Childish, shameful, appalling. Those are just some of the words constituents used to describe Carlsbad City Councilmember Melanie Burkholder during an emotional meeting on July 11.
Burkholder had proposed the council discuss the possible display of more than a dozen flags at City Hall, including that of the American Confederacy.
She appeared to be making a political point about the council’s previous decision to display the intersectional Pride flag in June. After that decision, Burkholder said constituents suggested flying a multitude of other flags, including the Christian flag, Confederate flag, and the flag of the National Rifle Association. She claimed she had no choice but to introduce these suggestions to council as a matter of “fairness.”
Burkholder made clear that she didn’t personally support the display of these flags, and was only relaying requests from constituents. Most public commenters didn’t seem to buy it. They characterized her actions as a hate-fueled stunt that equates slaveholders and traitors with gay and trans people.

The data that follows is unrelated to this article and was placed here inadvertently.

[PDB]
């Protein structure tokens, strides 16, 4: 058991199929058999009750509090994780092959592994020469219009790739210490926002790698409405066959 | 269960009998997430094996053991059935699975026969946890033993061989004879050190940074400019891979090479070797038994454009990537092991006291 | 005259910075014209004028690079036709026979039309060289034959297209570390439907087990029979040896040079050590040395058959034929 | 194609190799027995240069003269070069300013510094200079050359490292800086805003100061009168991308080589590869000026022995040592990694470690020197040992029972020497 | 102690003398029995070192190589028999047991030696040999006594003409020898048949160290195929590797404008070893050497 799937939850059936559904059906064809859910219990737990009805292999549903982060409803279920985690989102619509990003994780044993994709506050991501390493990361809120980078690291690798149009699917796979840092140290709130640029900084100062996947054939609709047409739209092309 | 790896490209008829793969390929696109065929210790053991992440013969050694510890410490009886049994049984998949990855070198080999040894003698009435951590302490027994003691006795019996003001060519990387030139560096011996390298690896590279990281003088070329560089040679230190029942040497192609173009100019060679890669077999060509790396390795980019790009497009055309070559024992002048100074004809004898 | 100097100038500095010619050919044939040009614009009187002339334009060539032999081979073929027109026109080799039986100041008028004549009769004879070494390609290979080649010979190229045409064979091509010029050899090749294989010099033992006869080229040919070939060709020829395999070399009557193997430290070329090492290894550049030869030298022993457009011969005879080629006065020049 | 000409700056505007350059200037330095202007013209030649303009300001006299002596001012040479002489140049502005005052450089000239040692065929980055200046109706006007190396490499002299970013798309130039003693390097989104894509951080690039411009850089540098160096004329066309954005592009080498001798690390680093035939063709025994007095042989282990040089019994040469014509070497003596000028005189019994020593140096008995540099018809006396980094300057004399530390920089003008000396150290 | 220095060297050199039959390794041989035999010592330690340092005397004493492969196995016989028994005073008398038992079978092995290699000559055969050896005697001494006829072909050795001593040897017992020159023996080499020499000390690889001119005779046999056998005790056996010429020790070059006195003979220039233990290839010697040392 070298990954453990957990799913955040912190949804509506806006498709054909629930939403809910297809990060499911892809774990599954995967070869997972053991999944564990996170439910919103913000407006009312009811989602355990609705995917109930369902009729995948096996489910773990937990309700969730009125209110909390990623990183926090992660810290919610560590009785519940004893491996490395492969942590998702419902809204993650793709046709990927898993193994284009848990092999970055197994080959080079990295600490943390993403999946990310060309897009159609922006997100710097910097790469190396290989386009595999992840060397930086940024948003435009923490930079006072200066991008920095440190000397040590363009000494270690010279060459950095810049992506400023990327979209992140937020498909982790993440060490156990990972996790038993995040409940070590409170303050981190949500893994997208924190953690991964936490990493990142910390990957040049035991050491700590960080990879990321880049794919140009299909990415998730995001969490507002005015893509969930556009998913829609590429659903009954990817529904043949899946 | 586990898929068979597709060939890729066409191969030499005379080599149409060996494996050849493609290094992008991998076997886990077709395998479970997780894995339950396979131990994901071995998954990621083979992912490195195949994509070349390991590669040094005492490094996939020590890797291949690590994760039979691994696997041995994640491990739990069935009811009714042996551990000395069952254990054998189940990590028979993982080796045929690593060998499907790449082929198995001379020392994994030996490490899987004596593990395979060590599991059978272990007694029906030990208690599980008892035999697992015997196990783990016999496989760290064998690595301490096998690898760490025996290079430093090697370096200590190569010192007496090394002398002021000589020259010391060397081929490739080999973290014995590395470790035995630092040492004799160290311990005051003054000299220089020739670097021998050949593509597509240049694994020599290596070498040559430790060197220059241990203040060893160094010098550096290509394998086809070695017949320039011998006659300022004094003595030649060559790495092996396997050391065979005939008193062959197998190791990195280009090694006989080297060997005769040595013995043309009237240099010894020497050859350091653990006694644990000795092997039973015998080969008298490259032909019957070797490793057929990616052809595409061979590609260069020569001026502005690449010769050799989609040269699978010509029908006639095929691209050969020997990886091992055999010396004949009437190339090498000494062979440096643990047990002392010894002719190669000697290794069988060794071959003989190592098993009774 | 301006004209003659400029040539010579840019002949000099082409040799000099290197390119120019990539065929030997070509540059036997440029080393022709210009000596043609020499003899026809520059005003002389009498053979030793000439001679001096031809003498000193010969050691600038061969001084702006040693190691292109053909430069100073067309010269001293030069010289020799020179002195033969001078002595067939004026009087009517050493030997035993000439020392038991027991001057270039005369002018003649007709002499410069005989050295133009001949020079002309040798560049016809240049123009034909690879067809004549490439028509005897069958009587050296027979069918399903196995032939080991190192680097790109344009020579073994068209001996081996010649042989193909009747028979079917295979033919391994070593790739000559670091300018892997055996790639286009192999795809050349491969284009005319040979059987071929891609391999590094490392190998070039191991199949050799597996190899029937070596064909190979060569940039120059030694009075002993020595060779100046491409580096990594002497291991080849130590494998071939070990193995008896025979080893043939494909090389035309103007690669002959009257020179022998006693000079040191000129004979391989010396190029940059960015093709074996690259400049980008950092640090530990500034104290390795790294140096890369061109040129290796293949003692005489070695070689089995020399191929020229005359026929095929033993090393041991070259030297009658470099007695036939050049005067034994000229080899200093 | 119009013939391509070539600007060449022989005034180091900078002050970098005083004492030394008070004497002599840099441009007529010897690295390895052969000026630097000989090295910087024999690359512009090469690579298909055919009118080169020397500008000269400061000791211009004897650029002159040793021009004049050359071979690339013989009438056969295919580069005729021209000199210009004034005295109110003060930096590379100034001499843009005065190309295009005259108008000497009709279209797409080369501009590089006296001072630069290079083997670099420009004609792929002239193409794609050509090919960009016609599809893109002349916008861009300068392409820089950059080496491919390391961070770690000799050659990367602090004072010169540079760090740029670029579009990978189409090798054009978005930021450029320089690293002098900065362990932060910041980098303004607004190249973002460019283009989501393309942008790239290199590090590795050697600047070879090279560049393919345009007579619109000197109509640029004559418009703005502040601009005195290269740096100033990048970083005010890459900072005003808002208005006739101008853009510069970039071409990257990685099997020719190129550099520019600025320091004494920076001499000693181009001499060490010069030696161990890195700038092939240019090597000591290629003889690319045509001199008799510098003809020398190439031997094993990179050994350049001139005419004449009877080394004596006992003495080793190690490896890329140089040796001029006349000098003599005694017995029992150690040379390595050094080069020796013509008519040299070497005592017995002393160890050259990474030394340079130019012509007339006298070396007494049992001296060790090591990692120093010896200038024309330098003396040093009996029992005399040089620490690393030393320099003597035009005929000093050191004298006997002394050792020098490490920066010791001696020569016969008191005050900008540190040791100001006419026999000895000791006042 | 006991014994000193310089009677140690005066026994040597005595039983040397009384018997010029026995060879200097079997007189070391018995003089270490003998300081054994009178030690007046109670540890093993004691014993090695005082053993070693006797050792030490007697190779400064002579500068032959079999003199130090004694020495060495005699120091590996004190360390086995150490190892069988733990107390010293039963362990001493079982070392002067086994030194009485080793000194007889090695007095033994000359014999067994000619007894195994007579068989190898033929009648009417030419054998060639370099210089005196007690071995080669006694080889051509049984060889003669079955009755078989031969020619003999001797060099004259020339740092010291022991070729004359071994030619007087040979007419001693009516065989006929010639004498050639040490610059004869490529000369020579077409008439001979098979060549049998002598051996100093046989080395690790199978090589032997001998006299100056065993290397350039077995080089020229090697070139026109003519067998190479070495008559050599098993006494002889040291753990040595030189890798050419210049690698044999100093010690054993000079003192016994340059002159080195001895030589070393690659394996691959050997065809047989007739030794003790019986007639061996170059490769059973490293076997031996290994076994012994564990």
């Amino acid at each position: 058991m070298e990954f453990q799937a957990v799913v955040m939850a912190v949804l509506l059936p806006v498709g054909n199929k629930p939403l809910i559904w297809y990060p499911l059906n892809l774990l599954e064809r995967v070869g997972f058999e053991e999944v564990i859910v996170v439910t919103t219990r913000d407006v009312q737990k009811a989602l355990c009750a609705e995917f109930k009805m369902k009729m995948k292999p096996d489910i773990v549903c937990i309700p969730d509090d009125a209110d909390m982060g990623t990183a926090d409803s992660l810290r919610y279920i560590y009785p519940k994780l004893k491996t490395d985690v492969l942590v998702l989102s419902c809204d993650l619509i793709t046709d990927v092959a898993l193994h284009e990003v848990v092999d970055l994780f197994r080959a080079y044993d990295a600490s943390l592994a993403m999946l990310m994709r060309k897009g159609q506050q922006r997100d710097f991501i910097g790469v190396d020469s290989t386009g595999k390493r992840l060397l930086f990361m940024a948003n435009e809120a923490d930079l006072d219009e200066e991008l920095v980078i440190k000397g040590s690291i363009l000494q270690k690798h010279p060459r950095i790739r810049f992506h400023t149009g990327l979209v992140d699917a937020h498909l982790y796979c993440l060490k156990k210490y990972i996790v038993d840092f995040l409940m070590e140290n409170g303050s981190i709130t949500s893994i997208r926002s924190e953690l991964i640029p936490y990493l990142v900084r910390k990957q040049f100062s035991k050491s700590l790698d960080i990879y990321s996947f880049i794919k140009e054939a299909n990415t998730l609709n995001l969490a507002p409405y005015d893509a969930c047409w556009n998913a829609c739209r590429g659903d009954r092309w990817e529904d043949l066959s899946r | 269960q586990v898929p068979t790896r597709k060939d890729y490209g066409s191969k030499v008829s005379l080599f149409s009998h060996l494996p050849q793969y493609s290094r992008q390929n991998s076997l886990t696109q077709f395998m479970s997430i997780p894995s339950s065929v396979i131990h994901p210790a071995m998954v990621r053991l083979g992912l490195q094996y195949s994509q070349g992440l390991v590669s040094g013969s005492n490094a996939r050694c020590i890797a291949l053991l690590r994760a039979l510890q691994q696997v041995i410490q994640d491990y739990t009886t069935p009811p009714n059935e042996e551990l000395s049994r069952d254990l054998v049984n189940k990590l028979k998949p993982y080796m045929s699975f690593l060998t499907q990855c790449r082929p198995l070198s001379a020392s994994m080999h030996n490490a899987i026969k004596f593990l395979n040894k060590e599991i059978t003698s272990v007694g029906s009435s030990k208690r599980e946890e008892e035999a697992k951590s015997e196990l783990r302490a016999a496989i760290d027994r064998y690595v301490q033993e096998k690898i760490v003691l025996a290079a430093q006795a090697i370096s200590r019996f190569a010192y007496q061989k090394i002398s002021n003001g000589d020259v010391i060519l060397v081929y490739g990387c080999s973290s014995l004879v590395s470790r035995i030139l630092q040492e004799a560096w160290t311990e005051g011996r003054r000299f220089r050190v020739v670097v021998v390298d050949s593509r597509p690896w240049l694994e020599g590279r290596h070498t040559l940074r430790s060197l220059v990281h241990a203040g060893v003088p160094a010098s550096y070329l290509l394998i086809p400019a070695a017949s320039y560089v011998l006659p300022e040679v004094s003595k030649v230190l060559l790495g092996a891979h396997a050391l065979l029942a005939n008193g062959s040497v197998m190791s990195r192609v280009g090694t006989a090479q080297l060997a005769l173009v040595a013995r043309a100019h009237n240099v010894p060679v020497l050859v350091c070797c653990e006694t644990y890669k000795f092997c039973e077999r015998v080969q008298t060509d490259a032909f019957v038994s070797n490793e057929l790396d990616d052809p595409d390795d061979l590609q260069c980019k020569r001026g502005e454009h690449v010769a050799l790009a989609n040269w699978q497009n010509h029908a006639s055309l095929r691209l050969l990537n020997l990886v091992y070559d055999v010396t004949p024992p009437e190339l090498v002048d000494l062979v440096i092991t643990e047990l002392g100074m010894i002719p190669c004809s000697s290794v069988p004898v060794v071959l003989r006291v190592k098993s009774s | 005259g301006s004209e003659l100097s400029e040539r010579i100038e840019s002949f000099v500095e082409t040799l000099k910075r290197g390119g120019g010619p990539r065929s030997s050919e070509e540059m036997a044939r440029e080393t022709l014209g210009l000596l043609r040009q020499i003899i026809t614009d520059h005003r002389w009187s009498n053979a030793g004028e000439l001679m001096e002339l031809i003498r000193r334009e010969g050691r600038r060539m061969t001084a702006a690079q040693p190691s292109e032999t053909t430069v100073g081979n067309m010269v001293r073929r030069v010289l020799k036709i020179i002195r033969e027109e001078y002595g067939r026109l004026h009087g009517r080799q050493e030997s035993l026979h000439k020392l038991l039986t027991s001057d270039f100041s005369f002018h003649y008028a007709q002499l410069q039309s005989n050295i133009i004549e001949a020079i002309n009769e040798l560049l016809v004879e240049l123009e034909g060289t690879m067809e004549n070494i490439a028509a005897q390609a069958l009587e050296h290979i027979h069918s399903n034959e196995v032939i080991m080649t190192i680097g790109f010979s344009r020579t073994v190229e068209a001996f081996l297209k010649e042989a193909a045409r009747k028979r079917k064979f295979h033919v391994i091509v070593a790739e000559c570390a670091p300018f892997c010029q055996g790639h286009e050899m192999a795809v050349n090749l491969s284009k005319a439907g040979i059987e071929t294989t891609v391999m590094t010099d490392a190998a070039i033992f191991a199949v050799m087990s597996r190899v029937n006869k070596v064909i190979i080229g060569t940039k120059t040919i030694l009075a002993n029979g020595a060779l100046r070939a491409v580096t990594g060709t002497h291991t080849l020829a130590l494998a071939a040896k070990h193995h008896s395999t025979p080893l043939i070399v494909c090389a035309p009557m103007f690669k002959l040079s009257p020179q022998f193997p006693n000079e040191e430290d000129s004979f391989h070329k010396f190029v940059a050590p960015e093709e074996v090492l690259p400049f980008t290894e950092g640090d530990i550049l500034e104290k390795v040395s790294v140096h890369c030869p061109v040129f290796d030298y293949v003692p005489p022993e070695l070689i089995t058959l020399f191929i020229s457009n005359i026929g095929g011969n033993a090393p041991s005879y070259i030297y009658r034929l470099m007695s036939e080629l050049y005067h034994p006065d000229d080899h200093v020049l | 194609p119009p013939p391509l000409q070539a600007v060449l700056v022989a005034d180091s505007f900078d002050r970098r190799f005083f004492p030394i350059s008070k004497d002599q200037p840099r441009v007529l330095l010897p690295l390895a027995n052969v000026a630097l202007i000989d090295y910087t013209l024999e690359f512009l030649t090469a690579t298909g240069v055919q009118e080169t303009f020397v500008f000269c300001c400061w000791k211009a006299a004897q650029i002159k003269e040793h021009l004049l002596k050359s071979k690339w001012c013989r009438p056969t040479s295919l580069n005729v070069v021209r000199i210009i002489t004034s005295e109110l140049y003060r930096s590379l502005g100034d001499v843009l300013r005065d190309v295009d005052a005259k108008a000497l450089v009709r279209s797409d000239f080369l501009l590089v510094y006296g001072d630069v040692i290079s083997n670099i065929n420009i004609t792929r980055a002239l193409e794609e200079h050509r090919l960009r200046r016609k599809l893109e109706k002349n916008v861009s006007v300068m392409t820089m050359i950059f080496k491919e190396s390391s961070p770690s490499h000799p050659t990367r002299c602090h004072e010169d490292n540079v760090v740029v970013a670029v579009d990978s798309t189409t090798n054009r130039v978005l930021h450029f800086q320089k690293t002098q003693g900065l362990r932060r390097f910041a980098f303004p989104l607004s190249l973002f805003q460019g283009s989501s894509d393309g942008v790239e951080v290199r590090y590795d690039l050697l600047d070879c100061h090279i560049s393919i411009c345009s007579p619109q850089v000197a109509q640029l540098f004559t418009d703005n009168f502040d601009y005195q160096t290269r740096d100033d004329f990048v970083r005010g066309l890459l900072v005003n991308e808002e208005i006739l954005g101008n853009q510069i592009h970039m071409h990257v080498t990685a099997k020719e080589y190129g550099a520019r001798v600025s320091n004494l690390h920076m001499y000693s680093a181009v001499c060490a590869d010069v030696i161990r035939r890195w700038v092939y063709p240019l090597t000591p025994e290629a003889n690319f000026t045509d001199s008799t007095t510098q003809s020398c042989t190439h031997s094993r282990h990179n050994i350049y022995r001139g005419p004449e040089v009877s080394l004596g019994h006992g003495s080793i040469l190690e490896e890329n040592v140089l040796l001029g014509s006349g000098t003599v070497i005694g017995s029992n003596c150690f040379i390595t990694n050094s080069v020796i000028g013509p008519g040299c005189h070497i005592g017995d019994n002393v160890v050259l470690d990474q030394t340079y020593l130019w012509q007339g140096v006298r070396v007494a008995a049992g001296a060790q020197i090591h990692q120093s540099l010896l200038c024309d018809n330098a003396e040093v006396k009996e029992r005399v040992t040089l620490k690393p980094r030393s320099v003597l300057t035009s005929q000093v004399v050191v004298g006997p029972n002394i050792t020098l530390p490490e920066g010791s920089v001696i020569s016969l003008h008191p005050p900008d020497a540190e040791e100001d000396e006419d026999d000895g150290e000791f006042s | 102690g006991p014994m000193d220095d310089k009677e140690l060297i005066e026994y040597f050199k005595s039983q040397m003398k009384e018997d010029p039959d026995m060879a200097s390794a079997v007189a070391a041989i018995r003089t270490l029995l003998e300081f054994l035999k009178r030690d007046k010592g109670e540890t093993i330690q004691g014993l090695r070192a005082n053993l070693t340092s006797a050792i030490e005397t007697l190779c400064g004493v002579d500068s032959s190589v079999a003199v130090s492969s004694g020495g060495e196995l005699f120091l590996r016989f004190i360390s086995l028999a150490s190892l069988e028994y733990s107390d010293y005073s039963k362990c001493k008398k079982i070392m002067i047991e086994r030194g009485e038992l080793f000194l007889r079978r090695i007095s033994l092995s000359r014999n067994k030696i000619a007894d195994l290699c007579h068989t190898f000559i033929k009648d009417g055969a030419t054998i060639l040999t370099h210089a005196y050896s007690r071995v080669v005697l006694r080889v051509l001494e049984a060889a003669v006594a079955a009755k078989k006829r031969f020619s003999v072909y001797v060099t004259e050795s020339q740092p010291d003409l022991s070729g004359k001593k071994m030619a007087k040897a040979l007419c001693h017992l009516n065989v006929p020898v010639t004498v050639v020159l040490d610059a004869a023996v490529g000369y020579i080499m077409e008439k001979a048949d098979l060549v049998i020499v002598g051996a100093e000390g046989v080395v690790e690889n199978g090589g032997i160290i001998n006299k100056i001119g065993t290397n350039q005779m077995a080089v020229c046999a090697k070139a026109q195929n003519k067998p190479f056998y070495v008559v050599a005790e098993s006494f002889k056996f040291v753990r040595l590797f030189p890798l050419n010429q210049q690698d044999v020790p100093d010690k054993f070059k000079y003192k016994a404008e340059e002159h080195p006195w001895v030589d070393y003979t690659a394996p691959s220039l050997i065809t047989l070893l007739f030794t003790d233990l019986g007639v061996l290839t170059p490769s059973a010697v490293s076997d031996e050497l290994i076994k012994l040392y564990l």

In response to the criticisms, Burkholder took her argument in another direction. She insisted the discord underscored the need for a city flag policy.
“If someone brings something to me, as outlandish as it may be, then we need to have a policy around that to protect ourselves and our taxpayers and that’s what we’re lacking right now,” Burkholder said.
But the council did try to pass a flag policy back in May. It fell short of the four-fifths vote needed to pass. Burkholder was one of two members who voted against it.